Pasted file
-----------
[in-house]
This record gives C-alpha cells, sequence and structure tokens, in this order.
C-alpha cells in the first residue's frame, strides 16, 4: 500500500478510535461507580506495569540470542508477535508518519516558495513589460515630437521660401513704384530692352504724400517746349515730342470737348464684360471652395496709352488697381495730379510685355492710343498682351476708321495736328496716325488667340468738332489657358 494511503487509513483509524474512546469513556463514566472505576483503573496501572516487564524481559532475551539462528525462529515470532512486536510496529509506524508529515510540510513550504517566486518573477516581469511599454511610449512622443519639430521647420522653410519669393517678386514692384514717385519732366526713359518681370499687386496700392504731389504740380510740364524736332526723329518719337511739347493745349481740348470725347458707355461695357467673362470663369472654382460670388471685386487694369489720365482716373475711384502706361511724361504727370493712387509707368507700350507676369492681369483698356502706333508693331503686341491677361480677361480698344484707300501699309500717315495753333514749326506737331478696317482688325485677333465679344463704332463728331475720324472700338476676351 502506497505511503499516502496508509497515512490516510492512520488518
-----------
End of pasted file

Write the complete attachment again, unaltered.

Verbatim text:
[in-house]
This record gives C-alpha cells, sequence and structure tokens, in this order.
C-alpha cells in the first residue's frame, strides 16, 4: 500500500478510535461507580506495569540470542508477535508518519516558495513589460515630437521660401513704384530692352504724400517746349515730342470737348464684360471652395496709352488697381495730379510685355492710343498682351476708321495736328496716325488667340468738332489657358 494511503487509513483509524474512546469513556463514566472505576483503573496501572516487564524481559532475551539462528525462529515470532512486536510496529509506524508529515510540510513550504517566486518573477516581469511599454511610449512622443519639430521647420522653410519669393517678386514692384514717385519732366526713359518681370499687386496700392504731389504740380510740364524736332526723329518719337511739347493745349481740348470725347458707355461695357467673362470663369472654382460670388471685386487694369489720365482716373475711384502706361511724361504727370493712387509707368507700350507676369492681369483698356502706333508693331503686341491677361480677361480698344484707300501699309500717315495753333514749326506737331478696317482688325485677333465679344463704332463728331475720324472700338476676351 502506497505511503499516502496508509497515512490516510492512520488518